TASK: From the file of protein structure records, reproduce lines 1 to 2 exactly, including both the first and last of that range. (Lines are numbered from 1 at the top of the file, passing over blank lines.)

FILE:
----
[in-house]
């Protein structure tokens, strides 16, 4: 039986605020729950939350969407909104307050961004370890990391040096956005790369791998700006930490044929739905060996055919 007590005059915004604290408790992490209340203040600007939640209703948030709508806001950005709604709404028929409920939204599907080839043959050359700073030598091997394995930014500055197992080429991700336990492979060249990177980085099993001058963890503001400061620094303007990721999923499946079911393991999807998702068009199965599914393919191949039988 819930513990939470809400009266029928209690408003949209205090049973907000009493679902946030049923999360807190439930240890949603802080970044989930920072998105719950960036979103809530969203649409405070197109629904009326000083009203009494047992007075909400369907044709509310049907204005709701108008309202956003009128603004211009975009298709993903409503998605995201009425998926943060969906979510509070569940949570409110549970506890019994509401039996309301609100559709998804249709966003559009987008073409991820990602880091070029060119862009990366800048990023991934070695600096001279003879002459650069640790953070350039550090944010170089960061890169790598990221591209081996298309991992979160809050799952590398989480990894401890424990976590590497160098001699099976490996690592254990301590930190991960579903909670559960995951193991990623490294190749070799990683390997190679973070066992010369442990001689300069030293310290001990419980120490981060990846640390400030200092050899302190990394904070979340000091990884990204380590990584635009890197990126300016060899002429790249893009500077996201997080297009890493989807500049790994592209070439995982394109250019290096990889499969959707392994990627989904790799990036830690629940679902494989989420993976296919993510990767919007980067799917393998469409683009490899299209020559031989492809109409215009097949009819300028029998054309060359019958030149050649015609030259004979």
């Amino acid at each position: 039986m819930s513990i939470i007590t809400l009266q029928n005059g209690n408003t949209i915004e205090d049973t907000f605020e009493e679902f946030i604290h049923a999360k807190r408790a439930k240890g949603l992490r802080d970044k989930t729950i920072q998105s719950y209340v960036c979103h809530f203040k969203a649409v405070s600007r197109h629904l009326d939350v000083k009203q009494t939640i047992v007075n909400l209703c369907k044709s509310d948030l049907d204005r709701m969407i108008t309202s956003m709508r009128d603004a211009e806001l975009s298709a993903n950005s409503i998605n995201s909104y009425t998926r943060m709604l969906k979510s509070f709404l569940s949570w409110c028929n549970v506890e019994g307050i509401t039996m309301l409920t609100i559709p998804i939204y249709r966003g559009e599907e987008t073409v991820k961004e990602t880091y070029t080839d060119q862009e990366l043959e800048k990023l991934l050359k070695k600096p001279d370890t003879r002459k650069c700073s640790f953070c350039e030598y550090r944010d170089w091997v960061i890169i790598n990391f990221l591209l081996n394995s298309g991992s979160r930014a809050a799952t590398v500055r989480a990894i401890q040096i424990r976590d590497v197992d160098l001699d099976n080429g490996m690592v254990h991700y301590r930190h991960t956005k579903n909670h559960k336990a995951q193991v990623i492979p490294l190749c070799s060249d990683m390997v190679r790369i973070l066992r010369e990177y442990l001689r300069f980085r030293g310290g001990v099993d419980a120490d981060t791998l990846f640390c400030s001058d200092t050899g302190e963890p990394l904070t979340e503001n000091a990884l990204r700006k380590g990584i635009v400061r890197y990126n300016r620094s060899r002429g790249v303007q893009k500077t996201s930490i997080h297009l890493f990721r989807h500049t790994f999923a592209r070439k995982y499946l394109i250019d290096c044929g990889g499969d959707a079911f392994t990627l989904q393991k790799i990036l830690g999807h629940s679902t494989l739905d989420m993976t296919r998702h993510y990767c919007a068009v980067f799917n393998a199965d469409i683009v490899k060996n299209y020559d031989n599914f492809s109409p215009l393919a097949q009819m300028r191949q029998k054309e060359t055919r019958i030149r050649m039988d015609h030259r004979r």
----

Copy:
[in-house]
């Protein structure tokens, strides 16, 4: 039986605020729950939350969407909104307050961004370890990391040096956005790369791998700006930490044929739905060996055919 007590005059915004604290408790992490209340203040600007939640209703948030709508806001950005709604709404028929409920939204599907080839043959050359700073030598091997394995930014500055197992080429991700336990492979060249990177980085099993001058963890503001400061620094303007990721999923499946079911393991999807998702068009199965599914393919191949039988 819930513990939470809400009266029928209690408003949209205090049973907000009493679902946030049923999360807190439930240890949603802080970044989930920072998105719950960036979103809530969203649409405070197109629904009326000083009203009494047992007075909400369907044709509310049907204005709701108008309202956003009128603004211009975009298709993903409503998605995201009425998926943060969906979510509070569940949570409110549970506890019994509401039996309301609100559709998804249709966003559009987008073409991820990602880091070029060119862009990366800048990023991934070695600096001279003879002459650069640790953070350039550090944010170089960061890169790598990221591209081996298309991992979160809050799952590398989480990894401890424990976590590497160098001699099976490996690592254990301590930190991960579903909670559960995951193991990623490294190749070799990683390997190679973070066992010369442990001689300069030293310290001990419980120490981060990846640390400030200092050899302190990394904070979340000091990884990204380590990584635009890197990126300016060899002429790249893009500077996201997080297009890493989807500049790994592209070439995982394109250019290096990889499969959707392994990627989904790799990036830690629940679902494989989420993976296919993510990767919007980067799917393998469409683009490899299209020559031989492809109409215009097949009819300028029998054309060359019958030149050649015609030259004979």